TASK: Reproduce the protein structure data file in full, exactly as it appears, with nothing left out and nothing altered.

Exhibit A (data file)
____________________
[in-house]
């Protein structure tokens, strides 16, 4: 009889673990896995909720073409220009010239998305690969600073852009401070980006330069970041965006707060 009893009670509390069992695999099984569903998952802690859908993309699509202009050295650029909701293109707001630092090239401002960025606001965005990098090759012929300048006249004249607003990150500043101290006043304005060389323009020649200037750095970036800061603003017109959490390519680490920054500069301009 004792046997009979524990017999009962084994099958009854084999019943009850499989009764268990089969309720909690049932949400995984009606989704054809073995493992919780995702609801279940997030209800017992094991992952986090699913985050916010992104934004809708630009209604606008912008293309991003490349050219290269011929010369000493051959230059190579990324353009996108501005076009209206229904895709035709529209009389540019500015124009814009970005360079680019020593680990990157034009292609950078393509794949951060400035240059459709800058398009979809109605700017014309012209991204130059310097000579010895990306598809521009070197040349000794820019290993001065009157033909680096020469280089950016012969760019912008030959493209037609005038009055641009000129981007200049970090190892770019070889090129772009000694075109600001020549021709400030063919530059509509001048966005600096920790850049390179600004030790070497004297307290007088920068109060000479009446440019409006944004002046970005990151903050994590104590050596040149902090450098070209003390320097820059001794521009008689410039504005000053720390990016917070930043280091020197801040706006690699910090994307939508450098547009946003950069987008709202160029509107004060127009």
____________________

[in-house]
């Protein structure tokens, strides 16, 4: 009889673990896995909720073409220009010239998305690969600073852009401070980006330069970041965006707060 009893009670509390069992695999099984569903998952802690859908993309699509202009050295650029909701293109707001630092090239401002960025606001965005990098090759012929300048006249004249607003990150500043101290006043304005060389323009020649200037750095970036800061603003017109959490390519680490920054500069301009 004792046997009979524990017999009962084994099958009854084999019943009850499989009764268990089969309720909690049932949400995984009606989704054809073995493992919780995702609801279940997030209800017992094991992952986090699913985050916010992104934004809708630009209604606008912008293309991003490349050219290269011929010369000493051959230059190579990324353009996108501005076009209206229904895709035709529209009389540019500015124009814009970005360079680019020593680990990157034009292609950078393509794949951060400035240059459709800058398009979809109605700017014309012209991204130059310097000579010895990306598809521009070197040349000794820019290993001065009157033909680096020469280089950016012969760019912008030959493209037609005038009055641009000129981007200049970090190892770019070889090129772009000694075109600001020549021709400030063919530059509509001048966005600096920790850049390179600004030790070497004297307290007088920068109060000479009446440019409006944004002046970005990151903050994590104590050596040149902090450098070209003390320097820059001794521009008689410039504005000053720390990016917070930043280091020197801040706006690699910090994307939508450098547009946003950069987008709202160029509107004060127009």